I don't think plenty of supermarkets have flouted the law in recent weeks. Morrisons said that they were going to open longer hours on Sundays during the absolute height of panic buying but I'm not sure this actually happened. Asda, Sainsbury's and Tesco certainly haven't flouted the law.
 

Butts

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The previous SUnday Trading Act allowed all shops to open on Sundays but restricted the type of goods that could be sold. This led to the farcical situation where it was legal to sell a pornographic magazine but not a bible.

I don't think plenty of supermarkets have flouted the law in recent weeks. Morrisons said that they were going to open longer hours on Sundays during the absolute height of panic buying but I'm not sure this actually happened. Asda, Sainsbury's and Tesco certainly haven't flouted the law.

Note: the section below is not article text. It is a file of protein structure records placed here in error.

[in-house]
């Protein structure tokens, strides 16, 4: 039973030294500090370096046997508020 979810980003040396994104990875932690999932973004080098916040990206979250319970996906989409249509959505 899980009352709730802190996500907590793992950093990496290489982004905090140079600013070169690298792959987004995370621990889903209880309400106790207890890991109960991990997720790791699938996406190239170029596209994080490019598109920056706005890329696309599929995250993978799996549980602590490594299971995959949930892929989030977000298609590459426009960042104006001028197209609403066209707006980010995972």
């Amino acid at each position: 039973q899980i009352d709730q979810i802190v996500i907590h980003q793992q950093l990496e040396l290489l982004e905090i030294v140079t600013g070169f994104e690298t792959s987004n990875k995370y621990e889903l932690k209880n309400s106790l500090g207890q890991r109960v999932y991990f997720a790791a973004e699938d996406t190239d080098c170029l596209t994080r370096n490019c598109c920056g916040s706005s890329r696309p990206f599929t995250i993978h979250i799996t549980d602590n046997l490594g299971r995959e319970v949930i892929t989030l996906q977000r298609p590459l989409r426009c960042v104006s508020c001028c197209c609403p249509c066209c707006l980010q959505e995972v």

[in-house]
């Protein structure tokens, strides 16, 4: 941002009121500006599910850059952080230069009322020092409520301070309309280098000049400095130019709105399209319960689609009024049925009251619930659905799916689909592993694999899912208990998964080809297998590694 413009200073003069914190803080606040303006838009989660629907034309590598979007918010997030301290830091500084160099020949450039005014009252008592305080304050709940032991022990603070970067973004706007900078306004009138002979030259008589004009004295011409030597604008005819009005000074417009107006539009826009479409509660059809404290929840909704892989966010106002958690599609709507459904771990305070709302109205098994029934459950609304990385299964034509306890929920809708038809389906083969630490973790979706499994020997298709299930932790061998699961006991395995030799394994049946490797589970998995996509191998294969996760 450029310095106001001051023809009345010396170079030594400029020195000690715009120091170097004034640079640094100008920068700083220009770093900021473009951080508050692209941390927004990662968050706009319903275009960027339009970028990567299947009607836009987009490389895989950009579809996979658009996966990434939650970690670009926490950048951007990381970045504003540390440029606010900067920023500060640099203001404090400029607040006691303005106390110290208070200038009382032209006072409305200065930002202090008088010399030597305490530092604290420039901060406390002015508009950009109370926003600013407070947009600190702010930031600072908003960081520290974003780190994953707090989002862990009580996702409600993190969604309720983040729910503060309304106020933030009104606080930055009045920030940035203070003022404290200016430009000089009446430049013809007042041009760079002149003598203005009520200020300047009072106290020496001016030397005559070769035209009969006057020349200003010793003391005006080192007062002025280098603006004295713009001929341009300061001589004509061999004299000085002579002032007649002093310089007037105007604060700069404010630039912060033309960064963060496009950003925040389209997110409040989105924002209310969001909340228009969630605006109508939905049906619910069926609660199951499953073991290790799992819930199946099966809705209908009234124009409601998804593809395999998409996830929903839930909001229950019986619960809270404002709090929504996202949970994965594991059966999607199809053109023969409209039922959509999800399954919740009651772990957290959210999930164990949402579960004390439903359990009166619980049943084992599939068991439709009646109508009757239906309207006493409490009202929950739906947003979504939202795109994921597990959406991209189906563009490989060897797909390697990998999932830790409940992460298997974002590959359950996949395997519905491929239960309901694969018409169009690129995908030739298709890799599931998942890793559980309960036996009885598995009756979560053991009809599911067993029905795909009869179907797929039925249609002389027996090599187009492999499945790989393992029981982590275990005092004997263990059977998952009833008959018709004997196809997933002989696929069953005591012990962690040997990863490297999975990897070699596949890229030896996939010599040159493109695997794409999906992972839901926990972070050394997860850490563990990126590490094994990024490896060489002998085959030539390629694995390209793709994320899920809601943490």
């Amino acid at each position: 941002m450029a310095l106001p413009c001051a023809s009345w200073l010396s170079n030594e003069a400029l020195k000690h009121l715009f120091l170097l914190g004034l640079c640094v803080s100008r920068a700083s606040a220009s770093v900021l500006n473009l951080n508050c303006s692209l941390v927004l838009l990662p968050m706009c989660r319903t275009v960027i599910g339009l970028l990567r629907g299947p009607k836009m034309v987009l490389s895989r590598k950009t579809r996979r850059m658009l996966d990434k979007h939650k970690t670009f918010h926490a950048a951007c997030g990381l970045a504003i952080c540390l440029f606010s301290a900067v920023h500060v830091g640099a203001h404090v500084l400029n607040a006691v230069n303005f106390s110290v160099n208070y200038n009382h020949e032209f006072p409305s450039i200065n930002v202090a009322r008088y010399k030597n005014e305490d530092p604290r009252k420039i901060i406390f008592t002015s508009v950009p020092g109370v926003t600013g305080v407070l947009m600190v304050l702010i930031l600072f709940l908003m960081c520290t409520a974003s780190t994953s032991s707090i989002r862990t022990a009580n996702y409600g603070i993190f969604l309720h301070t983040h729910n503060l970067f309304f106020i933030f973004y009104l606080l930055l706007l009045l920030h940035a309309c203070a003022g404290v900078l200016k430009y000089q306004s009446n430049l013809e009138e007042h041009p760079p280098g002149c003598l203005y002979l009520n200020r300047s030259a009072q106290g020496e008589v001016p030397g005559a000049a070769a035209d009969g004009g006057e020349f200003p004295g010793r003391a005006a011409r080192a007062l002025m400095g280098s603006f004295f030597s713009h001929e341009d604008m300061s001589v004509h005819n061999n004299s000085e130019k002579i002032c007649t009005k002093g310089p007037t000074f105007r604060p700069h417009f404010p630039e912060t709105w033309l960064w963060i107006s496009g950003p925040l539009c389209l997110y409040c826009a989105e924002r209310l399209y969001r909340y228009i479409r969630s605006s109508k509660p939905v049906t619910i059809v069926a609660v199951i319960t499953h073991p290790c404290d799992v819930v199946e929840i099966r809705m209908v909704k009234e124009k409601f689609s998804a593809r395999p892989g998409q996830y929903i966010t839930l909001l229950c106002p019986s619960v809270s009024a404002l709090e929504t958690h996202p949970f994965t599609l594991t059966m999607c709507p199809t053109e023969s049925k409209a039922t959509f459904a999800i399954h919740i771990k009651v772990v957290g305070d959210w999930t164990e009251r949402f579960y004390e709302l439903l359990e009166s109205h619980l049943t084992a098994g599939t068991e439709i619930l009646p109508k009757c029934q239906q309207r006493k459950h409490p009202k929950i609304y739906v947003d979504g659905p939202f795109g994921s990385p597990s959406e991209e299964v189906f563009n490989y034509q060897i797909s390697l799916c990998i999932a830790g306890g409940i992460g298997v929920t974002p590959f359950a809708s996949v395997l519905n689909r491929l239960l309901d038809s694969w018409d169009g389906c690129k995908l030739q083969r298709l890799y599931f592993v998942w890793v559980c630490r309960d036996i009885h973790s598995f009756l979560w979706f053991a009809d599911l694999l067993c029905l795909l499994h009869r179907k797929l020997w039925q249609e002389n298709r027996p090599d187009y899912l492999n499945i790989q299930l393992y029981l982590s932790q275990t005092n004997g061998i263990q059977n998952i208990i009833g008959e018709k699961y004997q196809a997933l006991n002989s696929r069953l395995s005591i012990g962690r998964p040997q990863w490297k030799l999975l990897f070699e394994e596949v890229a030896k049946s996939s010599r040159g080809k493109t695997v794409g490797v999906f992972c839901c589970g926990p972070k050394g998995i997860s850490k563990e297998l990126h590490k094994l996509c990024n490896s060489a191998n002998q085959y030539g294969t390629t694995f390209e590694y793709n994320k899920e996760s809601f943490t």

I'd hardly call Penthouse, Playboy, Men Only, Knave, Fiesta or Club International pornographic !!
 

Tom B

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The previous SUnday Trading Act allowed all shops to open on Sundays but restricted the type of goods that could be sold. This led to the farcical situation where it was legal to sell a pornographic magazine but not a bible.

I don't think plenty of supermarkets have flouted the law in recent weeks. Morrisons said that they were going to open longer hours on Sundays during the absolute height of panic buying but I'm not sure this actually happened. Asda, Sainsbury's and Tesco certainly haven't flouted the law.